Slider wind chests keep the tonal design physically honest, and offer speech, voicing, and tuning advantages (as well as virtually no long-term maintenance).  Our proprietary Slider Pedal Chest allows us to play a single rank of pedal pipes at several pitches – without giving up slider chest speech, tuning stability, and repetition characteristics.  Because they’re pedal stops and usually only one note is played at a time, we can scale these individual ranks to be appropriate for two or three tonal contexts and save the client some money.

Although we were one of the first American organbuilders to re-introduce the Tuba into modern practice, in 1991 at the Chapel of St. John the Divine, our tonal innovations are often of a subtler (and quieter) nature.  For example, in this organ we have specially developed Dolcan-shaped pipes for the metal top octaves of open wood ranks; they sound like wood pipes, but stay in tune.  We have developed Walter Holtkamp’s Ludwigtone as our Flute Cœlestis, its plaintive and gentle celesting tone evocative of something heavenly, which explains the pun in the nomenclature.  We have refined the 18th century French Flûte à Bibéron (“Baby-Bottle Flute”) to be a colorful chimney flute tone suitable for solos, the foundation of a flute chorus, or secondary foundation for a principal chorus.

Despite the severe acoustical challenge, the sound of the organ is warm and rich, filling the space nicely with a generous foundation.  Each chorus has its own distinctive color, so there is no redundancy within each family of sound.  The organ can lead congregational singing with a wide variety of colors at many different volume levels.  And, recitalists aren’t disappointed in the tonal resources and the informed manner of their disposition and execution.

Everyone seems to have found a favorite stop in this instrument.  The Pontifical Trumpets titillate the eye and ear and most visitors want to hear them right off the bat.  My then 16-year-old son Stephen, already an accomplished organist, fell in love with the Choir 8’ English Open Diapason while preparing a recital for the Tidewater POE.  “It has something to tell you,” he said.  Shouldn’t pipe organs have as strong an emotional appeal as intellectual, so that when played they grab you and don’t let you go?

My mentor, Henry Willis 4, told me that truly great organs are only created when 90% of the builder’s effort is expended upon the last 2% of the project.  After the organ is built, installed, and voiced, it’s that last step of careful, time-consuming, painstaking tonal finishing that imparts a living soul into the instrument.  That you feel “connected” while listening or playing is no happy accident, but the result of careful listening by the finisher and exacting craftsmanship on the part of the voicer working on the pipes.  It is only when one is working at this level that organbuilding is truly an art.  And, it is only when wonderful clients appreciate and value the difference that truly world-class pipe organs are commissioned. – John-Paul Buzard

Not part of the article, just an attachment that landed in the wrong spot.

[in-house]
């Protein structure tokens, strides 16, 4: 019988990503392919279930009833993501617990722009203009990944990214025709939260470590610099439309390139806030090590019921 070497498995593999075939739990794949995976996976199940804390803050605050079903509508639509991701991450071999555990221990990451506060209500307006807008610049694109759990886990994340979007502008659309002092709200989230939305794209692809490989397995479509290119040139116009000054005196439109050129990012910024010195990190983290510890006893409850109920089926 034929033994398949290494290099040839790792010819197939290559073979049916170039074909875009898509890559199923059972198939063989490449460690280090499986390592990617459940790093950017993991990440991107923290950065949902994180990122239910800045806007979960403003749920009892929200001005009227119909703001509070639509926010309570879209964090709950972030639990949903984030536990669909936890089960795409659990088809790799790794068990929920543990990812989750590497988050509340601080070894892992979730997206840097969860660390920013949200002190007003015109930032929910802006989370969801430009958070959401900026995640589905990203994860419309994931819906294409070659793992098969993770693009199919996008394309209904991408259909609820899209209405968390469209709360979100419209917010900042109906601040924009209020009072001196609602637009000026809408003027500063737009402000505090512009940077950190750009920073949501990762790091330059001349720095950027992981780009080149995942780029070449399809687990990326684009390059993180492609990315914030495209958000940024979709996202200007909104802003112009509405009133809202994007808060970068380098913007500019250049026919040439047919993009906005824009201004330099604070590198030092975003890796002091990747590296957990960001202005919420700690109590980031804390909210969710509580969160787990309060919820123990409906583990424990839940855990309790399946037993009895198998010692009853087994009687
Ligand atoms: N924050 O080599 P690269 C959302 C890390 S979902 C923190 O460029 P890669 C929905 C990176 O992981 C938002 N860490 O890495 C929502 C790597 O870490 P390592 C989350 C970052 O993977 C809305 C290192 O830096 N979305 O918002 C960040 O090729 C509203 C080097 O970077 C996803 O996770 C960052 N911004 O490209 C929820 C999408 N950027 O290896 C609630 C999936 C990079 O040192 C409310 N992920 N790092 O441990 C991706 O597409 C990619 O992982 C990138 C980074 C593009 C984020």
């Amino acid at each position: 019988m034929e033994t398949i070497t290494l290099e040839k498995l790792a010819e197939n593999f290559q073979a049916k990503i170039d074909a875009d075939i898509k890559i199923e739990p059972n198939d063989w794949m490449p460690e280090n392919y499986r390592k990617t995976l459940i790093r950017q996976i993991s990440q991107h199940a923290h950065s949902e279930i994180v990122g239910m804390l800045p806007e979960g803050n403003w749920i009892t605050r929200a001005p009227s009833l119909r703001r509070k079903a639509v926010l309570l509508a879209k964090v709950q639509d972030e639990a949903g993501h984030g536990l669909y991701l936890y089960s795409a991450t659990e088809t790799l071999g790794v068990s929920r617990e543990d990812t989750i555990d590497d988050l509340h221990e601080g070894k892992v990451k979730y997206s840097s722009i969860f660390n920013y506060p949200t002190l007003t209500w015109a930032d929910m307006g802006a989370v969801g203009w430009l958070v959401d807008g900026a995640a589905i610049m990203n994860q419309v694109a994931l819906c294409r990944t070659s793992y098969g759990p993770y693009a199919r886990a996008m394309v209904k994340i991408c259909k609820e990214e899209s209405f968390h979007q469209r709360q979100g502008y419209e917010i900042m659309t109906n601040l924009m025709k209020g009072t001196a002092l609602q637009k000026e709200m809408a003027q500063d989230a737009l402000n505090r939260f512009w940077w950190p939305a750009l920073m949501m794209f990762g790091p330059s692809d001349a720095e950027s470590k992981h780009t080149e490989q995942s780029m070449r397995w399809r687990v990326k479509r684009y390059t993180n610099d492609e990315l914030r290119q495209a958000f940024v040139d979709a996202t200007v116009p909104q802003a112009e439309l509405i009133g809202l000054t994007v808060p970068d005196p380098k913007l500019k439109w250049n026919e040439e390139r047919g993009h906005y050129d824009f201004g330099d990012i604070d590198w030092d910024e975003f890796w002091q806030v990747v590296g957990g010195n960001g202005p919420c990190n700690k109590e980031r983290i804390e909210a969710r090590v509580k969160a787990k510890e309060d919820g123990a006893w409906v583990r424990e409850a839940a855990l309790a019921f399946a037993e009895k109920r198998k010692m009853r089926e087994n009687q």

Stop List


Great Organ 4″ Wind
16′ Double Open Diapason (tin façade)
8′ First Open Diapason (tin façade)
8′ Second Open Diapason (ext. 16′)
8′ Viola da Gamba
8′ Claribel Flute (open wood)
4′ Principal
4′ Spire Flute
2 2/3′ Twelfth
2′ Fifteenth
1 3/5′ Seventeenth
2′ Fourniture V
Cornet (TC) V Preparation
Trumpet 8′ Preparation
8′ Tromba (Pd) (ext. 16)
4′ Clarion (ext. 8′ Tromba)
8′ Major Tuba (Ch)
8′ Tuba Solo Melody Coupler
8′ Pontifical Trumpets
Swell Organ 4″ Wind
8′ Violin Diapason
8′ Stopped Diapason (wood)
8′ Salicional
8′ Voix Celeste
4′ Principal
4′ Harmonic Flute (open metal)
2′ Octavin
2 2/3′ Full Mixture V
16′ Bassoon (full length)
8′ Trompette
8′ Oboe
4′ Clarion
Tremulant
8′ Major Tuba (Ch)
8′ Pontifical Trumpets
Choir Organ 4″ Wind
16′ Leiblich Gedeckt
8′ English Diapason
8′ Flûte à Bibéron
8′ Flute Cœleste (doubled open wood)
4′ Principal
4′ Suabe Flute (open wood)
2 2/3′ Nazard
2′ Recorder
1 3/5′ Tierce
1 1/3′ Mixture IV
16′ English Horn, Preparation
8′ Clarinet
Tremulant
Cymbalstern
8′ Major Tuba (30″ wind)
8′ Pontifical Trumpets (5 1/2″ wind)
Processional Organ 4″ Wind
8′ Open Diapason (tin façade)
4′ Principal
Pedal Organ Various Pressures
32′ Double Open Diapason (1-12 digital)
32′ Subbass (1-12 digital)
32′ Lieblich Gedeckt (1-12 digital)
16′ First Open Diapason (open wood)
16′ Second Open Diapason (Gt) (tin façade)
16′ Bourdon (ext. 32′)
16′ Lieblich Gedeckt (Ch)
8′ Principal (tin façade)
8′ Bass Flute (ext. 1st)
8′ Bourdon (ext. 32′)
8′ Gedeckt Flute (Ch)
8′ Spire Flute Preparation
4′ Choral Bass (ext. 8′)
4′ Open Flute (ext. Bourdon)
32′ Contra Trombone (wood, ext. 16′)
16′ Trombone (wood)
16′ Bassoon (Sw)
8′ Trumpet (ext. 16′)
4′ Clarion (ext. 8′)
8′ Major Tuba (Gt)
8′ Pontifical Trumpets
The organ has a full set of inter and intra-divisional couplers.